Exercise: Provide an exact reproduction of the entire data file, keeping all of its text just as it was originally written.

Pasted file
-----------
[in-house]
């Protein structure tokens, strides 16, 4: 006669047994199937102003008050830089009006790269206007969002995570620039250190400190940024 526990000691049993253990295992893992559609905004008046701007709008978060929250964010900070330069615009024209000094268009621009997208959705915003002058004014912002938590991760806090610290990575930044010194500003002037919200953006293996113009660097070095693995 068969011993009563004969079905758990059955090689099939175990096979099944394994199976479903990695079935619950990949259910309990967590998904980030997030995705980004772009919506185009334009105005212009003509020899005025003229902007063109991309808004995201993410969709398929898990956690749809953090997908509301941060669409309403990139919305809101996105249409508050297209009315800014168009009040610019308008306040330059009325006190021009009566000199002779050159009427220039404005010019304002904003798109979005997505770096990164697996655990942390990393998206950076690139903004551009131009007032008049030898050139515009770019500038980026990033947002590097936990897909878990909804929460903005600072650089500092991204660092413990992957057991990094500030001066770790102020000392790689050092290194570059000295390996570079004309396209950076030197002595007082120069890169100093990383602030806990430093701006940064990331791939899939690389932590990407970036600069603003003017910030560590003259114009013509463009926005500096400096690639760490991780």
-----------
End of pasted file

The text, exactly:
[in-house]
């Protein structure tokens, strides 16, 4: 006669047994199937102003008050830089009006790269206007969002995570620039250190400190940024 526990000691049993253990295992893992559609905004008046701007709008978060929250964010900070330069615009024209000094268009621009997208959705915003002058004014912002938590991760806090610290990575930044010194500003002037919200953006293996113009660097070095693995 068969011993009563004969079905758990059955090689099939175990096979099944394994199976479903990695079935619950990949259910309990967590998904980030997030995705980004772009919506185009334009105005212009003509020899005025003229902007063109991309808004995201993410969709398929898990956690749809953090997908509301941060669409309403990139919305809101996105249409508050297209009315800014168009009040610019308008306040330059009325006190021009009566000199002779050159009427220039404005010019304002904003798109979005997505770096990164697996655990942390990393998206950076690139903004551009131009007032008049030898050139515009770019500038980026990033947002590097936990897909878990909804929460903005600072650089500092991204660092413990992957057991990094500030001066770790102020000392790689050092290194570059000295390996570079004309396209950076030197002595007082120069890169100093990383602030806990430093701006940064990331791939899939690389932590990407970036600069603003003017910030560590003259114009013509463009926005500096400096690639760490991780």